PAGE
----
MESA, Ariz. -- There is one distinct message new manager Rick Renteria plans to deliver when the Chicago Cubs gather Wednesday for their first full-squad workout.
It has to do with high expectations.
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"You shouldn't fear having expectations -- high expectations," Renteria said.
The idea of the Cubs having high expectations might be a bit jarring given their recent struggles, not to mention that cursed championship drought dating to 1908. They're coming off their fourth straight losing season, and with management's eyes geared more toward the future than a quick fix, a big jump does not appear to be at hand.
It's more about development now, laying the foundation and getting the most out of the young players on the roster while the top prospects develop in the minors.
That's where those expectations come in. It's about individuals not being afraid to set high bars for themselves
The Cubs fired Dale Sveum after two seasons and hired Renteria from the San Diego Padres' coaching staff hoping he could do just that.
They're looking for shortstop Starlin Castro to cut back on the physical and mental errors while regaining his All-Star form, and they're hoping Anthony Rizzo delivers on his promise and becomes the slugging first baseman they think he can be.
In Renteria, they believe they have a manager with a calm and patience to connect with their young players that will ultimately lead to bigger dividends -- particularly if top prospects Jorge Soler, Javier Baez, Albert Almora and Kris Bryant improve.
"It'd be nice over the next however many years for the Cubs to be constantly in the playoff hunt," Renteria said. "That's my mentality. That's my mentality today. It was my mentality when I took the job. I'm not afraid to say it."
They have a long way to go. But they have a manager who knows a thing or two about coming a long way.
He once sustained serious facial injuries after being struck by a line drive as a minor league player in 1990, only to make it back to the majors a few years later with the Florida Marlins.
He was a longtime coach and manager in the minors for Florida and San Diego and spent the past six years on the Padres' staff, serving as their bench coach for three seasons, before landing the Cubs job. He also managed Mexico in the World Baseball Classic last March.
The interviews with the Cubs, not to mention Seattle and Detroit, came at an awkward time for Renteria. He had his right hip replaced after last season and was unable to travel.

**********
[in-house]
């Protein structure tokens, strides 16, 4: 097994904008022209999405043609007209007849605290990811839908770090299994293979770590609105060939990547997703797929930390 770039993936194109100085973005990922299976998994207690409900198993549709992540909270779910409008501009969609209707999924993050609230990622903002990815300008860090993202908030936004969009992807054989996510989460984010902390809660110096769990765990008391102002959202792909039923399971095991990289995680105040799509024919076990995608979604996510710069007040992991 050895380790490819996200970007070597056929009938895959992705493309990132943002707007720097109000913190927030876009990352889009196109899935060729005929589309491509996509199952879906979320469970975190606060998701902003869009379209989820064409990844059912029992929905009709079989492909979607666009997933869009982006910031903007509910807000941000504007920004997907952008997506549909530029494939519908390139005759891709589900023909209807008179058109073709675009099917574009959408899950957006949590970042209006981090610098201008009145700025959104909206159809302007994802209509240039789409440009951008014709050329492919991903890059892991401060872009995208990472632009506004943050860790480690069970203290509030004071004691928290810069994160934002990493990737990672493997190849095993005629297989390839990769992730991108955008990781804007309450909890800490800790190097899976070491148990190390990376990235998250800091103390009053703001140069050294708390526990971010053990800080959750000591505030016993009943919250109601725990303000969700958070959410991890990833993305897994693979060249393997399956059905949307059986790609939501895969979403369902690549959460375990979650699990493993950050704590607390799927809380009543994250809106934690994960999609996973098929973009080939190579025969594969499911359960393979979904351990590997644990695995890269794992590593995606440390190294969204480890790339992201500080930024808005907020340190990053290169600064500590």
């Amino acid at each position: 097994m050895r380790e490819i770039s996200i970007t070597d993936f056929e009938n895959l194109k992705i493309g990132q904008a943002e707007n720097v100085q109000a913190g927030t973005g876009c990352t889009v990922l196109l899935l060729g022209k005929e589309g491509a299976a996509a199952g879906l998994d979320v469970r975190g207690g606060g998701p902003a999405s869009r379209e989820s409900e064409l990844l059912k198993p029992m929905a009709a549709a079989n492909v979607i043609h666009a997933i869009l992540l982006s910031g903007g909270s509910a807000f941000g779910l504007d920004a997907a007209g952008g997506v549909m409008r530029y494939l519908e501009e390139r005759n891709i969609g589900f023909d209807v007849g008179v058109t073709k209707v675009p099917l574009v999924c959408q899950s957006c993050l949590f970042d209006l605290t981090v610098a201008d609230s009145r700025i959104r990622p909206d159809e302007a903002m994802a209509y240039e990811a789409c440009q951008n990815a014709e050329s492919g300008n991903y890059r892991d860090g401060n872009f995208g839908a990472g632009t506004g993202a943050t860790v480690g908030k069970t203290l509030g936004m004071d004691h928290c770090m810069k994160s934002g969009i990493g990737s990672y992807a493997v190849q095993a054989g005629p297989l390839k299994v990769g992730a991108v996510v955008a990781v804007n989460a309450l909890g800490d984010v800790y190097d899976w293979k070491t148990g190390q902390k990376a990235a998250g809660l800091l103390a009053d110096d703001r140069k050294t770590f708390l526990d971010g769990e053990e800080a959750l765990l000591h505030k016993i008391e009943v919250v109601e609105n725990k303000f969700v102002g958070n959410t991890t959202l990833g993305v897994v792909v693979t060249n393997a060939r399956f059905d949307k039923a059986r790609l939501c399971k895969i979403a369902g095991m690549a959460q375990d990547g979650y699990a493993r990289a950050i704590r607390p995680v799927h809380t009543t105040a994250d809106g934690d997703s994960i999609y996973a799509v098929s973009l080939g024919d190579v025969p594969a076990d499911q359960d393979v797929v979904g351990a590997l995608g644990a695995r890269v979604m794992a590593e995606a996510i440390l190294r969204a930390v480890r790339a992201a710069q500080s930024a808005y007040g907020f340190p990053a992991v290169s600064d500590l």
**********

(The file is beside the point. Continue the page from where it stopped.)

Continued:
That meant that all meetings were conducted at his home in Southern California, with Renteria in sweats because he couldn't put on a suit.
"Those were unusual circumstances, but he did a great job not letting it affect him," Cubs president of baseball operations Theo Epstein said. "He really dominated his rehab. It was nice to get to know him in his home, in an informal setting like that."
Renteria wasn't a complete stranger to management.
Cubs general manager Jed Hoyer and senior vice president of scouting and player development Jason McLeod both worked with him during their days in San Diego's front office. Rizzo was also with the Padres when Renteria was there.
The Cubs aimed high, showing interest in Joe Girardi, but were forced to turn elsewhere after he decided to stay with the New York Yankees. They also interviewed Eric Wedge, Dave Martinez Manny Acta, A.J. Hinch and Brad Ausmus.
To Epstein, several things stood out about Renteria through discussions with former players -- his baseball knowledge and his upbeat demeanor.
"He makes people look forward to being around," Epstein said. "He makes being at the ballpark fun, kind of raises everyone's spirits. But he also holds people accountable."
Cubs players mention his constant smile, with newcomer Jason Hammel even calling him a "goofball" in the most complimentary way.
"He came up to me the first day I came in (and said), 'Jason, hey, nice to meet you!' And he slapped me on the face almost like your grandfather talking to you," Hammel said. "He made me feel very welcome. I'm excited. I feel like I'm wanted here."
Renteria wants to get going, too.
"The last few seasons aren't acceptable for us as Cubs, but it shouldn't be something (players) use as a burden, as a weight or a realization of where we're not," Renteria said. "Maybe we can use that as a motivation to take care of today. The reality is we've got to take care of today. If we do well today, it'll take care of what happened in the past."